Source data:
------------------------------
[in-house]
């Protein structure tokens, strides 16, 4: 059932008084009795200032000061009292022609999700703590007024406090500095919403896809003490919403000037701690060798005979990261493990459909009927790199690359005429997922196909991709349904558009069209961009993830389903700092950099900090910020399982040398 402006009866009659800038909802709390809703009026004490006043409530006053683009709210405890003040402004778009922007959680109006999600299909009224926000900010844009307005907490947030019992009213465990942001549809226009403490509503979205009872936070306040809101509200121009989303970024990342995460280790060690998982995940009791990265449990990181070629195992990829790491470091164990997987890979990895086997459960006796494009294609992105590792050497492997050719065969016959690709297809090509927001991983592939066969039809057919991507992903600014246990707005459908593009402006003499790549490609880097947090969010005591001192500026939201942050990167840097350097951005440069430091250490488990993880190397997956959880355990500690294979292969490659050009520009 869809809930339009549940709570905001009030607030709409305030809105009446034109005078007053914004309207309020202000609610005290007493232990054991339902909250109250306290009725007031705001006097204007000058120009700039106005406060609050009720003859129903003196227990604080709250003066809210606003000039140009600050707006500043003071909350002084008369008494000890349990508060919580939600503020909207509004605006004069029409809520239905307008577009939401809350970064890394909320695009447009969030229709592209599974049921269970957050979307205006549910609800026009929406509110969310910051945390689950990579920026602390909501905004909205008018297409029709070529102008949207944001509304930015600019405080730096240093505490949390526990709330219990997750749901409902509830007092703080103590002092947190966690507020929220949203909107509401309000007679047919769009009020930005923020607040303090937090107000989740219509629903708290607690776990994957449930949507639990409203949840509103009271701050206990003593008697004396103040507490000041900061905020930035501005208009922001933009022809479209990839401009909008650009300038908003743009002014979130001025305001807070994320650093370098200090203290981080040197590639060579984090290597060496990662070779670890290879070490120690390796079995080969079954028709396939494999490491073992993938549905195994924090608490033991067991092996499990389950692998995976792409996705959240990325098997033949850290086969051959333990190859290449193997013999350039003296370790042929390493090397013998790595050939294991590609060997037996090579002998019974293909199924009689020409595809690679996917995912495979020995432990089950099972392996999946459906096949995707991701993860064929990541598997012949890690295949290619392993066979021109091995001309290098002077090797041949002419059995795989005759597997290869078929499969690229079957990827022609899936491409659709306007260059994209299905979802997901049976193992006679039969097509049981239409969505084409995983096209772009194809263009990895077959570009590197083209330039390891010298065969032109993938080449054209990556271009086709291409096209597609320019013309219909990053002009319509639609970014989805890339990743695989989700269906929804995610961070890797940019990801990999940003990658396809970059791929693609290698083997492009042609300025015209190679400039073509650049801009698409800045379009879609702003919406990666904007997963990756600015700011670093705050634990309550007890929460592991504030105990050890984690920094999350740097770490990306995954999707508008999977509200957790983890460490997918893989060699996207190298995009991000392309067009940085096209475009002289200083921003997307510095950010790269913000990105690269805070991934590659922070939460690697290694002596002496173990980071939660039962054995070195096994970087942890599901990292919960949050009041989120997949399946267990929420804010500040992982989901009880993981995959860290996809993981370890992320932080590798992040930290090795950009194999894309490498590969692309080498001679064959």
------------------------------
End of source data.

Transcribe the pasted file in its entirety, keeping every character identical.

[in-house]
């Protein structure tokens, strides 16, 4: 059932008084009795200032000061009292022609999700703590007024406090500095919403896809003490919403000037701690060798005979990261493990459909009927790199690359005429997922196909991709349904558009069209961009993830389903700092950099900090910020399982040398 402006009866009659800038909802709390809703009026004490006043409530006053683009709210405890003040402004778009922007959680109006999600299909009224926000900010844009307005907490947030019992009213465990942001549809226009403490509503979205009872936070306040809101509200121009989303970024990342995460280790060690998982995940009791990265449990990181070629195992990829790491470091164990997987890979990895086997459960006796494009294609992105590792050497492997050719065969016959690709297809090509927001991983592939066969039809057919991507992903600014246990707005459908593009402006003499790549490609880097947090969010005591001192500026939201942050990167840097350097951005440069430091250490488990993880190397997956959880355990500690294979292969490659050009520009 869809809930339009549940709570905001009030607030709409305030809105009446034109005078007053914004309207309020202000609610005290007493232990054991339902909250109250306290009725007031705001006097204007000058120009700039106005406060609050009720003859129903003196227990604080709250003066809210606003000039140009600050707006500043003071909350002084008369008494000890349990508060919580939600503020909207509004605006004069029409809520239905307008577009939401809350970064890394909320695009447009969030229709592209599974049921269970957050979307205006549910609800026009929406509110969310910051945390689950990579920026602390909501905004909205008018297409029709070529102008949207944001509304930015600019405080730096240093505490949390526990709330219990997750749901409902509830007092703080103590002092947190966690507020929220949203909107509401309000007679047919769009009020930005923020607040303090937090107000989740219509629903708290607690776990994957449930949507639990409203949840509103009271701050206990003593008697004396103040507490000041900061905020930035501005208009922001933009022809479209990839401009909008650009300038908003743009002014979130001025305001807070994320650093370098200090203290981080040197590639060579984090290597060496990662070779670890290879070490120690390796079995080969079954028709396939494999490491073992993938549905195994924090608490033991067991092996499990389950692998995976792409996705959240990325098997033949850290086969051959333990190859290449193997013999350039003296370790042929390493090397013998790595050939294991590609060997037996090579002998019974293909199924009689020409595809690679996917995912495979020995432990089950099972392996999946459906096949995707991701993860064929990541598997012949890690295949290619392993066979021109091995001309290098002077090797041949002419059995795989005759597997290869078929499969690229079957990827022609899936491409659709306007260059994209299905979802997901049976193992006679039969097509049981239409969505084409995983096209772009194809263009990895077959570009590197083209330039390891010298065969032109993938080449054209990556271009086709291409096209597609320019013309219909990053002009319509639609970014989805890339990743695989989700269906929804995610961070890797940019990801990999940003990658396809970059791929693609290698083997492009042609300025015209190679400039073509650049801009698409800045379009879609702003919406990666904007997963990756600015700011670093705050634990309550007890929460592991504030105990050890984690920094999350740097770490990306995954999707508008999977509200957790983890460490997918893989060699996207190298995009991000392309067009940085096209475009002289200083921003997307510095950010790269913000990105690269805070991934590659922070939460690697290694002596002496173990980071939660039962054995070195096994970087942890599901990292919960949050009041989120997949399946267990929420804010500040992982989901009880993981995959860290996809993981370890992320932080590798992040930290090795950009194999894309490498590969692309080498001679064959």